Onboarding is a key aspect of an employee’s future with your company. It is the introductory process you have to fit your newly hired employees into your organization as seamlessly as possible.
Onboarding is actually a term coined by the human resource industry but it is also called organizational socialization. No matter what you call it, it’s a vital part of integrating your new employee, ensuring they fit well in your company culture and are well-equipped to work towards the same goals. Onboarding can involve many elements, but one of the most essential parts is the employee agreement.
Read on to learn why a contract of employment or employee agreement should be part of any employee onboarding process.
What Are Employee Agreements?
Before moving deeper into the topic at hand, it’s important to first determine what an employee agreement means to you as an employer. This is a type of contract between you as the employer and your employee, freelancer, independent contractor, or subcontractor. A well-constructed employment contract should clearly define the relationship between the parties, providing each party with a clear understanding of their role. By implementing an employee agreement, an employer will be able to clarify the terms of contractual relationships with their employees so both parties are on the same page.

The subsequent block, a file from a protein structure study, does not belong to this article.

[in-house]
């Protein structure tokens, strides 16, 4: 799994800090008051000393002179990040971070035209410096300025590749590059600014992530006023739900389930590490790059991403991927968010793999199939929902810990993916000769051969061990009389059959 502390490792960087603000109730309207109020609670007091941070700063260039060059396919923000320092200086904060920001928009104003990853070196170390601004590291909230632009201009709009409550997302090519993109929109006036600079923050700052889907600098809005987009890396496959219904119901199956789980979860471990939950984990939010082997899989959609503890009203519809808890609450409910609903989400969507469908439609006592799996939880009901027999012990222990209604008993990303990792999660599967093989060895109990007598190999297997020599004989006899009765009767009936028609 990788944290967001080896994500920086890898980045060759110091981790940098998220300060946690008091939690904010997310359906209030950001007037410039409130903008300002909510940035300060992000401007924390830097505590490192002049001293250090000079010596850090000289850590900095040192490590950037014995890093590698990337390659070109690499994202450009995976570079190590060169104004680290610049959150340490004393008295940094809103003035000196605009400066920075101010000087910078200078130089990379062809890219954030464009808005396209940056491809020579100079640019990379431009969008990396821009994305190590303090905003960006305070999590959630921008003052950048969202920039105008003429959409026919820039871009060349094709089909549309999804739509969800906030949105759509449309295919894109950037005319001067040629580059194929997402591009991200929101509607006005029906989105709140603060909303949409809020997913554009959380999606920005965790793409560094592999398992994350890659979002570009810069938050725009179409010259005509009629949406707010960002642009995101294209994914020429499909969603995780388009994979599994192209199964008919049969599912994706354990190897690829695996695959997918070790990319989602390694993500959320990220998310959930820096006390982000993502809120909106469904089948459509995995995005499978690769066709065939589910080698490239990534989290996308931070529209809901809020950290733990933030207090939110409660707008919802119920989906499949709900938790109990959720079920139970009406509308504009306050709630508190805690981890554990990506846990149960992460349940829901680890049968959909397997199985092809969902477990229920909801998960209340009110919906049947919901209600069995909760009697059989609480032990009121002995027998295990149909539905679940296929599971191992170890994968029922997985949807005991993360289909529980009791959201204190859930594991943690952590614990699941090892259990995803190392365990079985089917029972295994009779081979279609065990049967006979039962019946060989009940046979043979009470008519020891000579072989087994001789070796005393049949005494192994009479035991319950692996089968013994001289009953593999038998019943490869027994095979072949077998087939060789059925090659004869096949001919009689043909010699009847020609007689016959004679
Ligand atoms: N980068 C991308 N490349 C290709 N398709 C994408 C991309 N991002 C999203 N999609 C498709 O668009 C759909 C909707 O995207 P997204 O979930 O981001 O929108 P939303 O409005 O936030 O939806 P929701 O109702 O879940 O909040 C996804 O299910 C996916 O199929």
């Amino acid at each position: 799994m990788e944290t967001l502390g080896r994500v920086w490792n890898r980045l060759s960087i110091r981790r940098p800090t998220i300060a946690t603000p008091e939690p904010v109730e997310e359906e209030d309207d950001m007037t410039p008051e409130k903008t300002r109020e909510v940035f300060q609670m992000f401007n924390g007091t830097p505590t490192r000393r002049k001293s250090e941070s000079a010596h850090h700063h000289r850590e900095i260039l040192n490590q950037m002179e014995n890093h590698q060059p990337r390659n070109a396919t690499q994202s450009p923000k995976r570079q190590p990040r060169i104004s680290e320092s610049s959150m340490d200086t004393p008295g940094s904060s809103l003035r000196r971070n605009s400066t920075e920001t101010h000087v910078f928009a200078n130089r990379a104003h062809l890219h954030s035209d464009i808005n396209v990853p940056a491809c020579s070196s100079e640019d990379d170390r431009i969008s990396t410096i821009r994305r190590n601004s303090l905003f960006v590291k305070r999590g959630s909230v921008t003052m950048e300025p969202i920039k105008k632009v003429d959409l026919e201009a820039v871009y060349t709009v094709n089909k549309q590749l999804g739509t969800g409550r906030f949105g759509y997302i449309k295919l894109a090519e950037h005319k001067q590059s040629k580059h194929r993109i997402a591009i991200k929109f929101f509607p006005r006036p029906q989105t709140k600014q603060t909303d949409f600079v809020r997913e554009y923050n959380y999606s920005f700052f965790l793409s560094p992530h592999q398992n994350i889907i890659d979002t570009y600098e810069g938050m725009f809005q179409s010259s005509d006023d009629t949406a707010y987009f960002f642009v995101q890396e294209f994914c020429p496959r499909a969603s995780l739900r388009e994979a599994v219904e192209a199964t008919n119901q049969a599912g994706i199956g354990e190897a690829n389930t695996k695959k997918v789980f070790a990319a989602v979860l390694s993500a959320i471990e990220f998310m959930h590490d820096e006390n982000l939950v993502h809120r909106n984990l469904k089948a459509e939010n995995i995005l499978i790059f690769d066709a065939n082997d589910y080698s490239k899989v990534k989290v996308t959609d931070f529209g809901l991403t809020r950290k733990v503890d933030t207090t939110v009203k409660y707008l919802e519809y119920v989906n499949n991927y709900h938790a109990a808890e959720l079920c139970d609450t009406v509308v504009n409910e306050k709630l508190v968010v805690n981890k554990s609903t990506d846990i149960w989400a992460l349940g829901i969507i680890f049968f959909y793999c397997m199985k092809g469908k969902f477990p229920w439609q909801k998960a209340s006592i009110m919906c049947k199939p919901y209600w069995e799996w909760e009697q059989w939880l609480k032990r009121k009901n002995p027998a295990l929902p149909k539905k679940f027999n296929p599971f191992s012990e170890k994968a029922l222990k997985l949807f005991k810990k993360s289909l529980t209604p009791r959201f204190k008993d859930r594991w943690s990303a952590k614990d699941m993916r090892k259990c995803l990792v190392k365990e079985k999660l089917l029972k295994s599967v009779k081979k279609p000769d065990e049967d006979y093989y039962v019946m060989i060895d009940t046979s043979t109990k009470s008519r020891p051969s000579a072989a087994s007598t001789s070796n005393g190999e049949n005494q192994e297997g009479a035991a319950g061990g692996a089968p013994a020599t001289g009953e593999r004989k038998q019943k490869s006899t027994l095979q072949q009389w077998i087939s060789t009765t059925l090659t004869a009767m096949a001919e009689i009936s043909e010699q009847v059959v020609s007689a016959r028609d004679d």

An employment agreement can also be called the following terms:
Contract of employment.
What Employee Agreements Can Include:
While there are several aspects that can be included in the typical employee agreement, the following are some of the most commonly included elements:
Salary: This part of the employee contract would detail the salary an employee will be paid, including wages and commission that has been agreed upon by both parties. Advancement opportunities, as well as raises or increased schedules or evaluation times, should also be made clear.
Benefits: This section would include all benefits an employee will have, including insurance plans, holidays, and vacation days. They should all be clearly outlined in the contract.
Work Responsibilities: This part of an employment contract includes job descriptions, usually including the employee’s job titles as well as a description of what their responsibilities will be within the company. Both the employee and you as the employer will have the opportunity to clarify and even negotiate the responsibilities assigned to each employee.
Employment Duration: While it might seem odd to talk about the end of tenure at its beginning, it’s helpful for planning purposes to know when an employee believes they will be moving on to another job or hope to advance to another position. Therefore, employment contracts can also specify how long an employee plans to work for the company. In some cases, this might be unknown or for the foreseeable future. Other times, it might include a specific ending point or period of time. In some cases, an initial minimum period of time is set with the option of extending it in the future.
Schedule: In some cases, employment contracts will also include information about an employee’s schedule including the number of hours and days they must work.